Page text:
Now for a limited time: FREE GIFT to New Subscribers!       
July/Aug 2015 Current Moscow Time: 07:27:23
1 August 2015


  The world’s biggest country, in a magazine. Since 1956.

Russian Orthodox Christmas

by Linda DeLaine

Mother and ChildSince the fall of the Soviet Union, January 7th has become an official national holiday. This is the date of the Russian Orthodox Christmas; Nativity of Christ; celebration. Many Orthodox Christian traditions have adopted December 25th for their Nativity or Christmas celebration which culminates with the observance of Theophany (Feast of the Manifestation), the Baptism of Our Lord, on January 6th; January 20th on the old calendar.

In the Roman Catholic and Anglican Churches, January 6th, is acknowledged as the Epiphany; the time when the Christ Child was visited by the Magi from the East, or Three Wise Men. The Baptism of Our Lord is celebrated the following Sunday.

During the ages of the early Church, there was one celebration for Christ's birth (nativity), acknowledgment as the Divine (visit of the Magi) and the onset of His ministry (Baptism). This was the Theophany celebrated on January 6/7th. Later, the West divided this celebration; Nativity (Dec. 25), Epiphany (Jan. 6 or the proceeding Sunday) and Baptism (Sunday following Epiphany). Today, many Eastern Churches celebrate the Nativity on December 25th and the Theophany or Baptism on January 6th. They do have a feast for the appearance of the Magi. The differences between East and West evolved after the Great Schism of 1054.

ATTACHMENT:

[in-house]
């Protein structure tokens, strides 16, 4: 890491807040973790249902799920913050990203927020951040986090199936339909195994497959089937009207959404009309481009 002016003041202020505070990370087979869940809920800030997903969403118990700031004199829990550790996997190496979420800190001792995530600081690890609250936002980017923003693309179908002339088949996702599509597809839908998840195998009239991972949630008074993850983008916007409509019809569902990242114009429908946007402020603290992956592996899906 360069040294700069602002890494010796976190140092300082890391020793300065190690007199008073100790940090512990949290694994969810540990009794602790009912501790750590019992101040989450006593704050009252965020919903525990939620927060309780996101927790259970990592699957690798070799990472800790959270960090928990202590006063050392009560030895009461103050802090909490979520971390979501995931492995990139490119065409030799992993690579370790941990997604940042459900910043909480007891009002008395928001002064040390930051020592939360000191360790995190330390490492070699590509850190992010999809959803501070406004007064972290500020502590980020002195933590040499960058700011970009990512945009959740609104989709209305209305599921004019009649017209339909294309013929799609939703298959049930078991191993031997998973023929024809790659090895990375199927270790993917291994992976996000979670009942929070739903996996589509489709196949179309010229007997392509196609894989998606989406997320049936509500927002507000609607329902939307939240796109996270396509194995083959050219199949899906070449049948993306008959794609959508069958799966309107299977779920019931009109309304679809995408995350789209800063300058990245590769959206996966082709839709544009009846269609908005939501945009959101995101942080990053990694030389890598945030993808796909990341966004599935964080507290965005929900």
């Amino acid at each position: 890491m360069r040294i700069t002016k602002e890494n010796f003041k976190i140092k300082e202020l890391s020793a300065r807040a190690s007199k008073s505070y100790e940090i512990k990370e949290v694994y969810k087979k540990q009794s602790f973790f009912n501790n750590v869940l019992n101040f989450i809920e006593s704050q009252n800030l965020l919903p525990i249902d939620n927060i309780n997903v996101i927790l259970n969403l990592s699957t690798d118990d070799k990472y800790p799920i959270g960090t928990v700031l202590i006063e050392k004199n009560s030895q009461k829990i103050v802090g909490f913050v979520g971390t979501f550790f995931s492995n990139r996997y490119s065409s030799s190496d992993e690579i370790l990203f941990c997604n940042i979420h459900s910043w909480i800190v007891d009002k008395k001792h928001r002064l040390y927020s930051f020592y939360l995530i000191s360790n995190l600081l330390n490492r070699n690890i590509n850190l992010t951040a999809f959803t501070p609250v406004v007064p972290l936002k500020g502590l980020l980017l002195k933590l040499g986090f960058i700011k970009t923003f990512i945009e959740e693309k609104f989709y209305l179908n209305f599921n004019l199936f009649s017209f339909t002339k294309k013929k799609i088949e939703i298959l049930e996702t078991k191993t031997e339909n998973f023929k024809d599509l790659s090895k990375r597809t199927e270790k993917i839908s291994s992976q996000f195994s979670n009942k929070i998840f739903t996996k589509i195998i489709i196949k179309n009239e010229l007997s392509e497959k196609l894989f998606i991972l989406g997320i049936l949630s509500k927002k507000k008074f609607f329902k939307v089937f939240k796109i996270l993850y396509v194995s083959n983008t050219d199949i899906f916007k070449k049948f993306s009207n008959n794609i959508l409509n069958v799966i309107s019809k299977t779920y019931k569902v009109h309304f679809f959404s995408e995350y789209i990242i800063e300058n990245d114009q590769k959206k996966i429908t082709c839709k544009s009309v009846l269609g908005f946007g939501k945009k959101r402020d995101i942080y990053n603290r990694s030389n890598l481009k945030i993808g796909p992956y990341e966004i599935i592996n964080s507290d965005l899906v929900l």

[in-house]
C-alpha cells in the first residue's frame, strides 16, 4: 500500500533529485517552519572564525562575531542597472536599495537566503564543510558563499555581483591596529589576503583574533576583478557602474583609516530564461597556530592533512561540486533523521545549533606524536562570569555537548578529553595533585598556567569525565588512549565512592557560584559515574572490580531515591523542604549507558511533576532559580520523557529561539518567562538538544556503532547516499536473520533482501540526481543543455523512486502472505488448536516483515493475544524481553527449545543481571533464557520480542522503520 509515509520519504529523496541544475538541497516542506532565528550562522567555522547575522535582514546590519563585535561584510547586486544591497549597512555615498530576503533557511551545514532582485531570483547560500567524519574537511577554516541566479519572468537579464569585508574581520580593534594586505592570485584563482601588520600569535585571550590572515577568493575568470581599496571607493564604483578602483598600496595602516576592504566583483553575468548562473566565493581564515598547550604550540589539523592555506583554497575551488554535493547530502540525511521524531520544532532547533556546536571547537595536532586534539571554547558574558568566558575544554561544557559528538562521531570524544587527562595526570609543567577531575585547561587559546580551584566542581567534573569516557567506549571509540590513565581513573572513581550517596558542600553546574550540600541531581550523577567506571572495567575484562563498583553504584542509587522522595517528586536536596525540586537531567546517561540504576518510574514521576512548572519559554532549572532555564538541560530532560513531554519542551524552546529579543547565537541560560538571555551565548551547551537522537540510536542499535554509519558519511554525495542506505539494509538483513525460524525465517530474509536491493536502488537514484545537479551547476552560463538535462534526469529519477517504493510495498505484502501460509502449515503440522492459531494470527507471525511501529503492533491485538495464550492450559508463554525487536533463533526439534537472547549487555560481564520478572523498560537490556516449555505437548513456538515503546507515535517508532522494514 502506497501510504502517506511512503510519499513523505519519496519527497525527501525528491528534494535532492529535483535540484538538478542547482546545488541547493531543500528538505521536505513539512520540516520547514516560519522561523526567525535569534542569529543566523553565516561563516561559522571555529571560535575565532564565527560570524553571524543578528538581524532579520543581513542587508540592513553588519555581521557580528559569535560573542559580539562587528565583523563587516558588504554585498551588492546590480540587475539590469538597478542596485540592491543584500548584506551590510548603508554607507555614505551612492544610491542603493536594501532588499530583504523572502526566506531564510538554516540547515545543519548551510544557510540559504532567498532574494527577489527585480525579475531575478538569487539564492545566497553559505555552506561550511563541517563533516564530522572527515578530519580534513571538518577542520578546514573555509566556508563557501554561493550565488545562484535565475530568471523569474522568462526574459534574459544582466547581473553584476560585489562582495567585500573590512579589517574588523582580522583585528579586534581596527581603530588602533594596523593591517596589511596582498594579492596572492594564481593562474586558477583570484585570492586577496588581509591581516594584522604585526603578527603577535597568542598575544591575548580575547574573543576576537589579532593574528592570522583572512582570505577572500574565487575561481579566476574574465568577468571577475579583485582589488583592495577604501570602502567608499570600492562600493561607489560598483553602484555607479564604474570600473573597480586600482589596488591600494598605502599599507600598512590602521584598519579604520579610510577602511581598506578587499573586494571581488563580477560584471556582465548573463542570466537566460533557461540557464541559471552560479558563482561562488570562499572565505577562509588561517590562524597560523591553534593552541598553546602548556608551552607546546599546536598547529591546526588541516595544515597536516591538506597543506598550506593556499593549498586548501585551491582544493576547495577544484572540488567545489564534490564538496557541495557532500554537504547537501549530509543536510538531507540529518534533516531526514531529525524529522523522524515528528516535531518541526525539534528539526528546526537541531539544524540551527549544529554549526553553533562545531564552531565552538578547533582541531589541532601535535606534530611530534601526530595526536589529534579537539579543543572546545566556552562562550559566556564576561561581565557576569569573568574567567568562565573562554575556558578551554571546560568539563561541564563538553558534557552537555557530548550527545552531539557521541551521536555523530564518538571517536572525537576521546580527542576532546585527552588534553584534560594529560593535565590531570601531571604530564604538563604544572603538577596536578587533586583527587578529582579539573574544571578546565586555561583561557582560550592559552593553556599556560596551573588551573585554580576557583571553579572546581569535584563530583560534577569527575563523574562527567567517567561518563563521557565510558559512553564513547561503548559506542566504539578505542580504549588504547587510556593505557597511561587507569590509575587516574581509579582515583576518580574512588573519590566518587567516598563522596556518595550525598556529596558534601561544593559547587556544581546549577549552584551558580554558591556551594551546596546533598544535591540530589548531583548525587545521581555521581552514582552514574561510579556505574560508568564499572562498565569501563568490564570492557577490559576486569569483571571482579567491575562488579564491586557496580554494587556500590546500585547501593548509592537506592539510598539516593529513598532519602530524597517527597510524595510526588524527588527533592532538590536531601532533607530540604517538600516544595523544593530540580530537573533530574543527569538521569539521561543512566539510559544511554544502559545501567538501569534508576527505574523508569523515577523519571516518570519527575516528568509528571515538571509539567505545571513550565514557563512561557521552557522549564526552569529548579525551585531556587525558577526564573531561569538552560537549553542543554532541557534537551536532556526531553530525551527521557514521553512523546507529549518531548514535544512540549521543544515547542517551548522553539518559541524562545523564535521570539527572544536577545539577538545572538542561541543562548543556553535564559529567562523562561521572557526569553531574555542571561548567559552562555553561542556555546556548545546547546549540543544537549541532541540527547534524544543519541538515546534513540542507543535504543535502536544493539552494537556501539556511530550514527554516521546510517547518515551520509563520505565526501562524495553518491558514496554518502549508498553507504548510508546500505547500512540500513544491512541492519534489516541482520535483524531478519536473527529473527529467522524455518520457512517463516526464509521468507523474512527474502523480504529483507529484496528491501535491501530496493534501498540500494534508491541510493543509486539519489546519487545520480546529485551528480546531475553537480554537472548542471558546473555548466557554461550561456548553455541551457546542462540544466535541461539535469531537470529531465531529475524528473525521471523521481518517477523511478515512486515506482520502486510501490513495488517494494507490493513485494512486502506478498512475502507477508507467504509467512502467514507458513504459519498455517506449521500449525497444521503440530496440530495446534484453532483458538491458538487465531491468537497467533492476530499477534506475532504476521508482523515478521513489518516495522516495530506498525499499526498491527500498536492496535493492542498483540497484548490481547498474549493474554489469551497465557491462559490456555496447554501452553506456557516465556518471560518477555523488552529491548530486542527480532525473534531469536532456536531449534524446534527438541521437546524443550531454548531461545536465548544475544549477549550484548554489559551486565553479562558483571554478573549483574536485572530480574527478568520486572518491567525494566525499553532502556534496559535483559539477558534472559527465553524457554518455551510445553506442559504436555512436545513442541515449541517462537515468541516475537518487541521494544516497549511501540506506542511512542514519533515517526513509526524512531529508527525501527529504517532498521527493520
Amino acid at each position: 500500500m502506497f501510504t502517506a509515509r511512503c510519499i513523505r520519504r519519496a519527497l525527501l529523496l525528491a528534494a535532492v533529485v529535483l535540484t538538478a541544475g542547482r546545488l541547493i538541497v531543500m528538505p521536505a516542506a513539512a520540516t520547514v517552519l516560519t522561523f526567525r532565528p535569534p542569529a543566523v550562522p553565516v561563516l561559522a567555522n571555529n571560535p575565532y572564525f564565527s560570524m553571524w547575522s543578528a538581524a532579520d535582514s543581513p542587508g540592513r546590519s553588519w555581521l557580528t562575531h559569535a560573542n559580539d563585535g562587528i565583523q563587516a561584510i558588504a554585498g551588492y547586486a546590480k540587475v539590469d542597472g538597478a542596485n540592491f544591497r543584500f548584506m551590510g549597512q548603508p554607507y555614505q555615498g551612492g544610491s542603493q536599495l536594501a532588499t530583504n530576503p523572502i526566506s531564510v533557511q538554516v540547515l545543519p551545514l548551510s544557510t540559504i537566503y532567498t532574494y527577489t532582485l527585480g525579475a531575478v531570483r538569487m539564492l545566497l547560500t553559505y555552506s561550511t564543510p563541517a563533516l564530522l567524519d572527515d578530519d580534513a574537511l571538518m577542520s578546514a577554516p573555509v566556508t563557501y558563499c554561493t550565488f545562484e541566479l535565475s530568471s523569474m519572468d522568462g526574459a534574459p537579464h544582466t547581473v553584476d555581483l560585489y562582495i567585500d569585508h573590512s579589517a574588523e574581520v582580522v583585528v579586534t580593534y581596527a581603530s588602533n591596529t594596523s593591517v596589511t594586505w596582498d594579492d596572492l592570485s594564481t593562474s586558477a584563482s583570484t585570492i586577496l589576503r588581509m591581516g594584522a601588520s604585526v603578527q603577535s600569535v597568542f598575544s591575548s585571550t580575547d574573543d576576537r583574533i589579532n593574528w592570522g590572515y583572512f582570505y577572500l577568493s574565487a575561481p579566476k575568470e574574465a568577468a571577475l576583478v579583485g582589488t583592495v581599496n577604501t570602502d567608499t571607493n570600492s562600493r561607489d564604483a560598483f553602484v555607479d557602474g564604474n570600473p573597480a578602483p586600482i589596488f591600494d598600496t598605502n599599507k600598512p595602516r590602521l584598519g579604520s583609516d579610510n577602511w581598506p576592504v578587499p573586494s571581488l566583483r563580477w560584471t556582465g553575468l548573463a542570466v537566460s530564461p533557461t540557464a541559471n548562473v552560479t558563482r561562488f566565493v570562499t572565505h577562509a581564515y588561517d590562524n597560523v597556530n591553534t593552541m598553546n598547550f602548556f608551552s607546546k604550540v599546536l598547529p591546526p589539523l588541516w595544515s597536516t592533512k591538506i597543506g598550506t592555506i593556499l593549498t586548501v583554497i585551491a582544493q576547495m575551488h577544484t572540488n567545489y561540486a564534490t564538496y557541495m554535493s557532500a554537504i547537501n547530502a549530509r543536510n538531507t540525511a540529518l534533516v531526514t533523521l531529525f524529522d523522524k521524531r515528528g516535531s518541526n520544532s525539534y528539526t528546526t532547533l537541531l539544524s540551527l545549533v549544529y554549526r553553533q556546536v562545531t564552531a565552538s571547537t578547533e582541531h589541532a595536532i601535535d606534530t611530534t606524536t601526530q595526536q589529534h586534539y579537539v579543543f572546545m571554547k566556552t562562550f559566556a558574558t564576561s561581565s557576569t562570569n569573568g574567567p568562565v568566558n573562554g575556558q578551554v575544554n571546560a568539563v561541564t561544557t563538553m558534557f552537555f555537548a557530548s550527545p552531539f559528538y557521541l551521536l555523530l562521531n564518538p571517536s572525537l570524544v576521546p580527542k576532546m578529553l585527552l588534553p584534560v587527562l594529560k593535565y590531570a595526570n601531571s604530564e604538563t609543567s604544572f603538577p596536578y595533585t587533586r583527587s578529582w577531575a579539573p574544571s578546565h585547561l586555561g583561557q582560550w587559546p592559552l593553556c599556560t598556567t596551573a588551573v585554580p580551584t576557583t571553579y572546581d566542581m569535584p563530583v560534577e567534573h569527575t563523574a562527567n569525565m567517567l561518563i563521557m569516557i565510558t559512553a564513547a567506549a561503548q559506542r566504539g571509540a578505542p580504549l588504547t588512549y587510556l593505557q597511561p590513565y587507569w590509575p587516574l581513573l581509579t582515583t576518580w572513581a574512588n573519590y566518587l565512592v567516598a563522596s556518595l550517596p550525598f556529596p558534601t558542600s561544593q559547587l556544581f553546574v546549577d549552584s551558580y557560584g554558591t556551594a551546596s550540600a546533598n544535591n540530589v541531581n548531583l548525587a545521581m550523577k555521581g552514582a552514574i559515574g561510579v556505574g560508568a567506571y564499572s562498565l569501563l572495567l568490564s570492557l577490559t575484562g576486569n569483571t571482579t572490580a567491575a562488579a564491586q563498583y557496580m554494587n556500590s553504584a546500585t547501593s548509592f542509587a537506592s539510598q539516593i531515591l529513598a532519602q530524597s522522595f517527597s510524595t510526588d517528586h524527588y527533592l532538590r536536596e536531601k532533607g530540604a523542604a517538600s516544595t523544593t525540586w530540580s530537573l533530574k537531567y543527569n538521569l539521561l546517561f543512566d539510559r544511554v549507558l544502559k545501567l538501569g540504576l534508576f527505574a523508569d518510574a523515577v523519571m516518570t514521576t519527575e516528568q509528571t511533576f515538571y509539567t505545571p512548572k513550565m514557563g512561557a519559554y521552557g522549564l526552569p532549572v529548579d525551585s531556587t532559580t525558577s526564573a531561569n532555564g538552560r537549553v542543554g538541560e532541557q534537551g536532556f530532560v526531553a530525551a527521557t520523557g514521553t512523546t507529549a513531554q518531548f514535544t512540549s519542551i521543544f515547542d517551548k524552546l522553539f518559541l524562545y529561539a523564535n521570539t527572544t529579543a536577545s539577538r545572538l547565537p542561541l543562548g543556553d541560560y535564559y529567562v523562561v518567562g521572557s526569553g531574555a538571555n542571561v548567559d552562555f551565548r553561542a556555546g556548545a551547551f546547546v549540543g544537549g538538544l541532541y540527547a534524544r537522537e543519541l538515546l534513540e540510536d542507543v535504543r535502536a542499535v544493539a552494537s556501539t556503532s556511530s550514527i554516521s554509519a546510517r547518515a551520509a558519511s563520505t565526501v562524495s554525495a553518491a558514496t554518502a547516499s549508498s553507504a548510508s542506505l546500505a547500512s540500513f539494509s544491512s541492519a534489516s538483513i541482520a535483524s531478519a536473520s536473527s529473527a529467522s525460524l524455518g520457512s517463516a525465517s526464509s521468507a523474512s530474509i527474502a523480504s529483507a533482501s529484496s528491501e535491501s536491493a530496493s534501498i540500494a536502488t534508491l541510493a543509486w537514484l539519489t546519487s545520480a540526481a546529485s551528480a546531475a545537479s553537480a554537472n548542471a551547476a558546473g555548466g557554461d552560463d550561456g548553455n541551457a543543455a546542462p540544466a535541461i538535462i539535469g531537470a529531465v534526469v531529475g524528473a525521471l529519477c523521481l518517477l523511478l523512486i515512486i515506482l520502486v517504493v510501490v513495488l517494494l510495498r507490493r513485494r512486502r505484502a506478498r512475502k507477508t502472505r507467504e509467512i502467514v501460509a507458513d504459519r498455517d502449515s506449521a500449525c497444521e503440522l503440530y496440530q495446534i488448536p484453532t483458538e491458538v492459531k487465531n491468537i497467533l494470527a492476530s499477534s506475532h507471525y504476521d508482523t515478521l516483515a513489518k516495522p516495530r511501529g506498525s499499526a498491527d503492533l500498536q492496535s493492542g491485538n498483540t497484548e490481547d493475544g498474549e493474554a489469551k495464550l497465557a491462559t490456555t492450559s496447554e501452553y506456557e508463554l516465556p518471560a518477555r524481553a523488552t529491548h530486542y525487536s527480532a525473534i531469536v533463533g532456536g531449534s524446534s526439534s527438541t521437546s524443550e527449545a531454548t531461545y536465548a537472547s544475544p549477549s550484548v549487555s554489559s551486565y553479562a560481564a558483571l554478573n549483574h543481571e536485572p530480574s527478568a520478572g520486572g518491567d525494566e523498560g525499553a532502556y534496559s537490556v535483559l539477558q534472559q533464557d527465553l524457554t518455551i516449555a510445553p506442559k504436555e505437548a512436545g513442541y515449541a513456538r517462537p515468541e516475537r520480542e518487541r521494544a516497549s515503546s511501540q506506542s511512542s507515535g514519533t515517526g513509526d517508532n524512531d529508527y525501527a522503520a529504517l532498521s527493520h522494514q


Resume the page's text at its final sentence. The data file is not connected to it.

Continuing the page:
The Russian Orthodox Church follows the Julian or Old Calendar. Thus, the Orthodox Church Feasts and Holidays of January are:
Nativity of Our Lord (Christmas) ~ January 7th
New Year's Day ~ January 14th
Theophany (Christ's Baptism) ~ January 20th.

The celebration of the Nativity begins the day prior with the readings of the Hours. These nine sets of Scripture lessons include passages from the Old Testament prophets followed by readings from the Epistles and Gospels. Vespers, in this case Vigil, features the Divine Liturgy of St. Basil. The liturgy for the Feast of the Nativity itself is that of St. John Chrysostom.